Last but certainly not least are the technicians and assistants. Without them, I couldn’t do what I do…literally. Sometimes, I have nightmares of walking into surgery and finding there is no animal on the table. They draw my presurgical blood work, anesthetize and prep the patients and take care of them after surgery. They get my appointments into rooms, take the history and release patients from exams and from surgeries. They impart wisdom and instructions in a way owners understand. If I had to do this, I could only see 25% of the cases I do all day. In between this, they are doing the blood draws, trimming nails, cleaning up animals, treating hospitalized patients, filling prescriptions and talking to clients on the phone. They literally lose blood and sweat and tears.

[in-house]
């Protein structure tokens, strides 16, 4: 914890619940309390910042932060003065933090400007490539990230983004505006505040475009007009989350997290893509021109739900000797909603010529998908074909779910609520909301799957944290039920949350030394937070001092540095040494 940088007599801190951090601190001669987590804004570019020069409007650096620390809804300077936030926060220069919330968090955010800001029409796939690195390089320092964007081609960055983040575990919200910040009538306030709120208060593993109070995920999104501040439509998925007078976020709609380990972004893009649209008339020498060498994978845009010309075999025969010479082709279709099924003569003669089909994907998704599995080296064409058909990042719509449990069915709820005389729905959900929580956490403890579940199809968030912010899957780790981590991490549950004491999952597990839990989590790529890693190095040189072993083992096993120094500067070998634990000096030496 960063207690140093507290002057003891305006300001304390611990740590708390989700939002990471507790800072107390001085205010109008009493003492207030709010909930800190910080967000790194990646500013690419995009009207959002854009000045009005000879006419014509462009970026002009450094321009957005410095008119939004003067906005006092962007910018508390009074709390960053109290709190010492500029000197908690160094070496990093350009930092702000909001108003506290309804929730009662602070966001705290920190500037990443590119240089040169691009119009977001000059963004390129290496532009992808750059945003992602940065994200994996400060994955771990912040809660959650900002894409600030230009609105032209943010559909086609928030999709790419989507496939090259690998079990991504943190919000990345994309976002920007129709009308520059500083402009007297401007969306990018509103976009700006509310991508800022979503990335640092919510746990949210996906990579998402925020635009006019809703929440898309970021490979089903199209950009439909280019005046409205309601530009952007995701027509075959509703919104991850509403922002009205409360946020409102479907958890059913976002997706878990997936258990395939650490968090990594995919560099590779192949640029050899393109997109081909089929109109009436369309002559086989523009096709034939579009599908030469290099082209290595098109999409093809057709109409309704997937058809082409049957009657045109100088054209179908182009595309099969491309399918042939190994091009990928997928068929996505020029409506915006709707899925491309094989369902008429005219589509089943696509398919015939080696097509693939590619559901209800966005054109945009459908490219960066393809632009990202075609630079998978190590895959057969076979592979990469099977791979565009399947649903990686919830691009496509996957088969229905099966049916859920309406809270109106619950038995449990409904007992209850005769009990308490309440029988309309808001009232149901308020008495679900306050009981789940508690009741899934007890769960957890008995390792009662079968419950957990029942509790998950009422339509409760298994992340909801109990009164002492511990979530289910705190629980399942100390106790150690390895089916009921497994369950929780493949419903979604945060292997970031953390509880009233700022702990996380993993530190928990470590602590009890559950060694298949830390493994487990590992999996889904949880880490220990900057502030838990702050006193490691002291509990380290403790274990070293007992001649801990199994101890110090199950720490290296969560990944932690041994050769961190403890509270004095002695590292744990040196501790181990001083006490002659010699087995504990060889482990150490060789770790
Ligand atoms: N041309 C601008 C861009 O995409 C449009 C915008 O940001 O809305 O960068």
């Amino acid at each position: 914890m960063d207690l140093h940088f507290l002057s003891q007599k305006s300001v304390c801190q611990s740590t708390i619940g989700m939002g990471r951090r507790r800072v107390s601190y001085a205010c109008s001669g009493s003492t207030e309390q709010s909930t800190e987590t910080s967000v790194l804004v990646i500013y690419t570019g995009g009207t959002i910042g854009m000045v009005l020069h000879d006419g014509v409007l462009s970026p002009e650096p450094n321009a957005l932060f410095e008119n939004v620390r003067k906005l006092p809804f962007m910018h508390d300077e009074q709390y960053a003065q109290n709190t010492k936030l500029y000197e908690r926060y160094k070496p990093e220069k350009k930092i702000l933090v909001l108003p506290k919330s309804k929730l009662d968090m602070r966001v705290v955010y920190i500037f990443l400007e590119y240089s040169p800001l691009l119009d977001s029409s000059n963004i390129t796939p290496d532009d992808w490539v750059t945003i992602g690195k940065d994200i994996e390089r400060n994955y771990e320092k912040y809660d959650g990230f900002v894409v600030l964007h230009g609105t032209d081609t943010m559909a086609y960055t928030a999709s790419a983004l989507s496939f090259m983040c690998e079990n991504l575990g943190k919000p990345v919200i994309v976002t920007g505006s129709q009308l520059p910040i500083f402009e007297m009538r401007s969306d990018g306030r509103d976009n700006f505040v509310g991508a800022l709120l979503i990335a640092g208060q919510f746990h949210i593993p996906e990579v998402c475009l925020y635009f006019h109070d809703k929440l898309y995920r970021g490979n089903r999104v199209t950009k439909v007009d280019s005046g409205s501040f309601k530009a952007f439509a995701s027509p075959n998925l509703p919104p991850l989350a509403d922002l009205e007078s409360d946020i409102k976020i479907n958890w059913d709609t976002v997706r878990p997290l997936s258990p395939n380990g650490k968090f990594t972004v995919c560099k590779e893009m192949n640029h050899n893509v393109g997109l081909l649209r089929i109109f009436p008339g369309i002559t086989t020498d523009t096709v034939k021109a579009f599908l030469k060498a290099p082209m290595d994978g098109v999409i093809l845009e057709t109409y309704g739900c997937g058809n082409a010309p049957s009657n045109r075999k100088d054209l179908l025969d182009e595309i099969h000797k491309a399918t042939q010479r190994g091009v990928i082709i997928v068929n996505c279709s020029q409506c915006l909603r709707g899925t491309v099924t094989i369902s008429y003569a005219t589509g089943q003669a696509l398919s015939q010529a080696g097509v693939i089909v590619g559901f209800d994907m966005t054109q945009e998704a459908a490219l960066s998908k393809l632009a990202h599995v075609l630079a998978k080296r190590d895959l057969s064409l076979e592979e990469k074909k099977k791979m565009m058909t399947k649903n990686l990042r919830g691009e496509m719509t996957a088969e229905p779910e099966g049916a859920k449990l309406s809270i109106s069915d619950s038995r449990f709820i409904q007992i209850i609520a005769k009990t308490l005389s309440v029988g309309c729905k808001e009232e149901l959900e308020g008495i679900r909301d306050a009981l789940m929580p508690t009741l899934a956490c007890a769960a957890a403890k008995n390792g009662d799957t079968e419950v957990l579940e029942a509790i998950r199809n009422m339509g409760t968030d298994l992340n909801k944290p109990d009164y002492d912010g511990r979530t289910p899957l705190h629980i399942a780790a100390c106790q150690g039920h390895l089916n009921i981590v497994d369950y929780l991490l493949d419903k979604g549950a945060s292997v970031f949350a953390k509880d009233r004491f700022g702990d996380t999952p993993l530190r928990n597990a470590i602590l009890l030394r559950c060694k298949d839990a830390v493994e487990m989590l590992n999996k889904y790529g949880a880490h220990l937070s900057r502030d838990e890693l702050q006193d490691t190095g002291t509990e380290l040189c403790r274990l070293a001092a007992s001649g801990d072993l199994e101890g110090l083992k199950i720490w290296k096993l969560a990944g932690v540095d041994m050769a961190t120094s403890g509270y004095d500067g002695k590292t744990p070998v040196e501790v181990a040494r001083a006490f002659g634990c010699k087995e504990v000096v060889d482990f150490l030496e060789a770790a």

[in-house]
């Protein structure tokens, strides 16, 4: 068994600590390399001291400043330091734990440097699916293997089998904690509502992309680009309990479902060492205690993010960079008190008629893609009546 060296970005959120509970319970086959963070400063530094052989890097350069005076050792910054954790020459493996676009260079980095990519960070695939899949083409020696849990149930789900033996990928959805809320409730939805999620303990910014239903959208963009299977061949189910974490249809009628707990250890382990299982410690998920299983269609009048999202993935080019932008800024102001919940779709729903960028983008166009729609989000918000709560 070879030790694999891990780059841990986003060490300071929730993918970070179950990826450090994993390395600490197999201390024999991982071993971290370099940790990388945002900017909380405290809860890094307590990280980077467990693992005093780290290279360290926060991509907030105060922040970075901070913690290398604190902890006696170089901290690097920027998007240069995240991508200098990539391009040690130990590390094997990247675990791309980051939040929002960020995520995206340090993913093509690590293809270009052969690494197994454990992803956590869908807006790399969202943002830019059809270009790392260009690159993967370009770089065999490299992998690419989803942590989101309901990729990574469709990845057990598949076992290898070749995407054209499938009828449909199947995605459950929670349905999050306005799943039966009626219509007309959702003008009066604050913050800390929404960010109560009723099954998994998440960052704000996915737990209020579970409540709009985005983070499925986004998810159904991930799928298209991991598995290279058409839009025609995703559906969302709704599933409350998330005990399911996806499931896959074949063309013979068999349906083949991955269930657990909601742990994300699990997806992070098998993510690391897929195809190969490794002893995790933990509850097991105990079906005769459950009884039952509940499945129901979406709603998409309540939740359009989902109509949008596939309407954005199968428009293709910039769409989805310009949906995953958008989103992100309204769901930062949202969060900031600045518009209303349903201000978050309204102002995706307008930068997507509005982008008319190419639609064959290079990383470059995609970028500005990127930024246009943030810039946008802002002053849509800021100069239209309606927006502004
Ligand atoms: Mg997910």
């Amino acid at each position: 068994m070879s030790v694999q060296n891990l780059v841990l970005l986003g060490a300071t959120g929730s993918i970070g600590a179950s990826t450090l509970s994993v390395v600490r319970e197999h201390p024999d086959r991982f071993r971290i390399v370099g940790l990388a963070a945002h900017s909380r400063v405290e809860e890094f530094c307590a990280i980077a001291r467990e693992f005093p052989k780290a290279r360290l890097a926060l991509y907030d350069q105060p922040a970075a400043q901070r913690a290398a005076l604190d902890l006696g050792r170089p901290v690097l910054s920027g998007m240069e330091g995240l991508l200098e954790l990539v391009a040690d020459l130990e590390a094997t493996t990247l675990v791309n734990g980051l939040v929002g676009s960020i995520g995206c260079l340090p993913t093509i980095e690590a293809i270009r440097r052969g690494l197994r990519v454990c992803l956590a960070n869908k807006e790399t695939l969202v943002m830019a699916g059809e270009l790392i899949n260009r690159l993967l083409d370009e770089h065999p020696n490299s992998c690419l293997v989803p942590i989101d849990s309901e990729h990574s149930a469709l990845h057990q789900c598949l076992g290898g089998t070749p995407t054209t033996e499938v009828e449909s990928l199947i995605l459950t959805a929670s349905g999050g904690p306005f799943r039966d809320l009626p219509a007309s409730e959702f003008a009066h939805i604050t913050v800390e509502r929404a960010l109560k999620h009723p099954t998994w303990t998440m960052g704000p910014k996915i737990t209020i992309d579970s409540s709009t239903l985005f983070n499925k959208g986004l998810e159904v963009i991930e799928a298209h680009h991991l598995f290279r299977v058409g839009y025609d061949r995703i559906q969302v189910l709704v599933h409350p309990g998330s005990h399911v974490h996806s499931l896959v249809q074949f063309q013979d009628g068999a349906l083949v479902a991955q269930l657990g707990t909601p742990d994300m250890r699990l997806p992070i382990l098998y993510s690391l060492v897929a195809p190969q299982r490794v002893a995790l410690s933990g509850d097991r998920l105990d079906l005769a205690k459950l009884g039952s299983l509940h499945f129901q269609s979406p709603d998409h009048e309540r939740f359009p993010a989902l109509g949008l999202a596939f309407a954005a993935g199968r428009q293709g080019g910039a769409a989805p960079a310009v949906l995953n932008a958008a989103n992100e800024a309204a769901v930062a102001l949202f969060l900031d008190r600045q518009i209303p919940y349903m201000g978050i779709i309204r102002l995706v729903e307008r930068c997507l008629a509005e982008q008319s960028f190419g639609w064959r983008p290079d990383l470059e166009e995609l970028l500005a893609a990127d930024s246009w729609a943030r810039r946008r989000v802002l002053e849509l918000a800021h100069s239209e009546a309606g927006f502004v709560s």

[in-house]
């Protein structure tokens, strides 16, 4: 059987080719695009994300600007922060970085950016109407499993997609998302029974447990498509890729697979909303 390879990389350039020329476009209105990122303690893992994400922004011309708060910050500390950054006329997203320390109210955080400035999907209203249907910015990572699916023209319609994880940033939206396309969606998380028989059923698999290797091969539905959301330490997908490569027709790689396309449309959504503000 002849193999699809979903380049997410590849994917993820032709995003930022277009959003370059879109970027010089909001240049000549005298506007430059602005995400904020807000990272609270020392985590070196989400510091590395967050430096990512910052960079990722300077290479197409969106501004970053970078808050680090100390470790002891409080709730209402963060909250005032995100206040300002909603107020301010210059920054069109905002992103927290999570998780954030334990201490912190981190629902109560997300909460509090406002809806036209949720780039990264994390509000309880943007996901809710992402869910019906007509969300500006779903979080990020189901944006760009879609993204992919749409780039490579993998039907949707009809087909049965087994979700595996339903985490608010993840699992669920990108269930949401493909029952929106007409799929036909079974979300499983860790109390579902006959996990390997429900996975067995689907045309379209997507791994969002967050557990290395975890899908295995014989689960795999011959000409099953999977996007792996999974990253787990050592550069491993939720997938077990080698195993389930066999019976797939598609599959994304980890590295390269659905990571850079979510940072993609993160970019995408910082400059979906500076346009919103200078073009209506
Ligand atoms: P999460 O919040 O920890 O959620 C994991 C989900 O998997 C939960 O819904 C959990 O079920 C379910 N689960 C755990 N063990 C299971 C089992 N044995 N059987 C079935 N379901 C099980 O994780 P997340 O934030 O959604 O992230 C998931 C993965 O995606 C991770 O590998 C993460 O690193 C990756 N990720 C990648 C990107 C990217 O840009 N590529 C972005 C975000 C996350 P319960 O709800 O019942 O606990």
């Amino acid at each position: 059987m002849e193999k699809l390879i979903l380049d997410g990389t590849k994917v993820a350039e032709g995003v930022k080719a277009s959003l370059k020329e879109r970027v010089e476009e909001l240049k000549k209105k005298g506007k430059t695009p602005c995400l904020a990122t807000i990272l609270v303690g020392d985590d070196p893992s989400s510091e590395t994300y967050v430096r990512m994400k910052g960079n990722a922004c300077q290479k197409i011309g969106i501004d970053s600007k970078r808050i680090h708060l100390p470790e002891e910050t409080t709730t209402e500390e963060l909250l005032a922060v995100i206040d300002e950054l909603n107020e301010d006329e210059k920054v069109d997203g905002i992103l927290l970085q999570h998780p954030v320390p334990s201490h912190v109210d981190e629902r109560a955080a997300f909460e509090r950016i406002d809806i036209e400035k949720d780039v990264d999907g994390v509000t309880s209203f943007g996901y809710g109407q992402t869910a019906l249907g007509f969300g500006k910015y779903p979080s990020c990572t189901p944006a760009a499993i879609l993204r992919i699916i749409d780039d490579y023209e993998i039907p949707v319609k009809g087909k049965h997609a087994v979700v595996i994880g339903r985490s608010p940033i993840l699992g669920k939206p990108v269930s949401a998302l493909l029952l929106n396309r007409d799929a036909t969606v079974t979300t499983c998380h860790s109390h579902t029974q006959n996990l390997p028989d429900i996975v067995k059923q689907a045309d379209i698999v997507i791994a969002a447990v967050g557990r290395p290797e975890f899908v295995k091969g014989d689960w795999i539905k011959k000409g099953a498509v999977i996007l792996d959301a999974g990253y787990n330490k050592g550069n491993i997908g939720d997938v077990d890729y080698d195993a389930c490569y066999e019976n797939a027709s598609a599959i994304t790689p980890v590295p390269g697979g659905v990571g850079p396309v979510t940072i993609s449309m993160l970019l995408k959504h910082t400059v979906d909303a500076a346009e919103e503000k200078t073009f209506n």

Not only do the techs and assistants do this tough, demanding job, but they love what they do. Our four technicians have gone to school to become licensed, and most of our assistants have four year degrees in various fields and are extremely intelligent. When you are in an exam room, you will often hear them baby-talking and using high-pitched voices when they see a cute puppy or kitten because they care. When they do the procedures I mentioned, they do it in a way to not stress your animal and when they work on an animal, they put their hearts into it. If we ever cannot save an animal or lose one after a long fight, they grieve, too. These intelligent, hard-working, caring assistants, are also fun! They make me laugh and put up with all of my stupid jokes and that’s what I love the most. I’m writing this to thank them. I’m lucky to have them. And so are you. Make sure to thank them, too, the next time you see them.